Saturday, February 11, 2012

So, you want to learn how to program and build a website

Generic advice for non-technical people who are contemplating starting a website project. It's generic advice, but it's important.

There is a level of complexity that cannot be built without learning about the technology, not at any price. Technology is a funny thing, there is a point where throwing money at the problem cannot substitute for actually knowing the technology. I would say in the last 10 years, this effect has become even more powerful than it was before.

It's pretty common for people to try to start technology-based businesses by hiring programmers, but that fails because if you don't understand the technology, you can't control the programmer's work. Programming is a peculiar craft. There are no discipline where the information asymmetry is larger. When a programmer tells you "I promise I'll be ready next week", you have no way to verify whatsoever, unless you have significant technology training yourself.

If you have trusted technology friends on board, then you are good to go. So long as you don't need to hire programmers, you're golden.

But look at how many people it took to build kickstarter. I guarantee you most people on this page are elite technologists. Building website gets real hard, real quick, knock-your-socks-off quick even. Or look at Padmapper. At first view it might appear to be a rather simple website. But the guy who built it is MIT Computer Science '07. He lists as programming languages: Objective-C (iPhone/iPod Touch), SQL, PHP, Ruby on Rails, Javascript, JQuery, Java, C, HTML, CSS, Google Maps (see PadMapper), Microcontrollers. Again, not someone who spent the last week reading a web page on how to program. We're talking about top-of-top-line, world class programmers. These people cost $100'000 to $200'000 a year, but you probably can't hire them because they are too busy starting their own thing, and even if they weren't, people like that don't work for people who don't know tech. That's how hard this stuff gets.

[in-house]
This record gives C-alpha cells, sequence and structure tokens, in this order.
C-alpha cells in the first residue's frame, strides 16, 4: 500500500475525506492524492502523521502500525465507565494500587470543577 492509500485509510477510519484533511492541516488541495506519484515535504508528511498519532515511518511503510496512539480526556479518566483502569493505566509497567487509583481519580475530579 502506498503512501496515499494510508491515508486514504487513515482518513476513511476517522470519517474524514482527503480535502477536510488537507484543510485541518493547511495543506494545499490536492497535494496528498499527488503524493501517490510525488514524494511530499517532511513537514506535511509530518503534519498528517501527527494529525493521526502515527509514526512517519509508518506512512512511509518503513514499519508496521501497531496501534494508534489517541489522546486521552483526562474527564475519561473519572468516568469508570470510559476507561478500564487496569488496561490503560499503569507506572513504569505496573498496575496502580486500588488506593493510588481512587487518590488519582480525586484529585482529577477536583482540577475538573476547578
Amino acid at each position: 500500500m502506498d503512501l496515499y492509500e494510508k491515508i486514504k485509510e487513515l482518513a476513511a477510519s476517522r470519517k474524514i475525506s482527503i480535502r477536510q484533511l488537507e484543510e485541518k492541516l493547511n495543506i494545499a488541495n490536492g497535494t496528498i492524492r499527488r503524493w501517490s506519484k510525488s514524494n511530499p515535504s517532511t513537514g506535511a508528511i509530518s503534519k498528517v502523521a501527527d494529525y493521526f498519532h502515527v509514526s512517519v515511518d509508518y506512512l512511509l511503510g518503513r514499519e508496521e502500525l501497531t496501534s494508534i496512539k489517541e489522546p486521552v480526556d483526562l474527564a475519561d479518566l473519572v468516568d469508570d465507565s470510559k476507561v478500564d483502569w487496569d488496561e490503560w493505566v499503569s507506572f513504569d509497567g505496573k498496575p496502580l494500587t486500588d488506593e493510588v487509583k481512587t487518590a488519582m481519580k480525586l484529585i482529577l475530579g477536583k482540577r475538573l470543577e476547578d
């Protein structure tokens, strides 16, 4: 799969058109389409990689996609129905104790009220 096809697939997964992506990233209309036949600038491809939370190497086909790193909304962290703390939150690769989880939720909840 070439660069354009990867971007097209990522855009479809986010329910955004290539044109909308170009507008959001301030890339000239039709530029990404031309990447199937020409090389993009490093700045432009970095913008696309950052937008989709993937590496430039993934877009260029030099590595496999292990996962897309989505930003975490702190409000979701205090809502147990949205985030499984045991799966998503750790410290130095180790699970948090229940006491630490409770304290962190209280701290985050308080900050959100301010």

There are three paths forward for non-techies:
  1. Associate yourself with trusted techie friends who believe in you and will work alongside of you (you can't be their boss.)
  2. Start brainstorming ideas for businesses that aren't so tech-heavy.
  3. Learn a lot of tech.
And of course, the more of #3 you do, the more techie your #2 can be. Otherwise, Wordpress goes a long way, even in the hand of someone with limited tech knowledge. And if you take a short course on web technologies, it should empower you to make Wordpress sing with all its got.

The good news is, as a 2nd reason for why programming is a peculiar craft, it is actually possible to learn how to program at a professional-level without taking classes. But not everyone can pull it off. So, if you are going to take a course, get the most out of your money. Which means, try to learn as much programming as possible on your own before starting the course.

Good resources:
There is no need to spread wide. Pick one teacher (a single book, etc) and follow them for a while. The first task in front of you is to learn how to program. Once you know how to program, you can pick up 10-20 languages easily. Learning a new programming language is super easy, learning how to program is hard.

If you are in for the long term, and you want a principled, in-depth, Computer-Science-y approach, then learn with Racket as a starter language, then transfer to a popular pro language.


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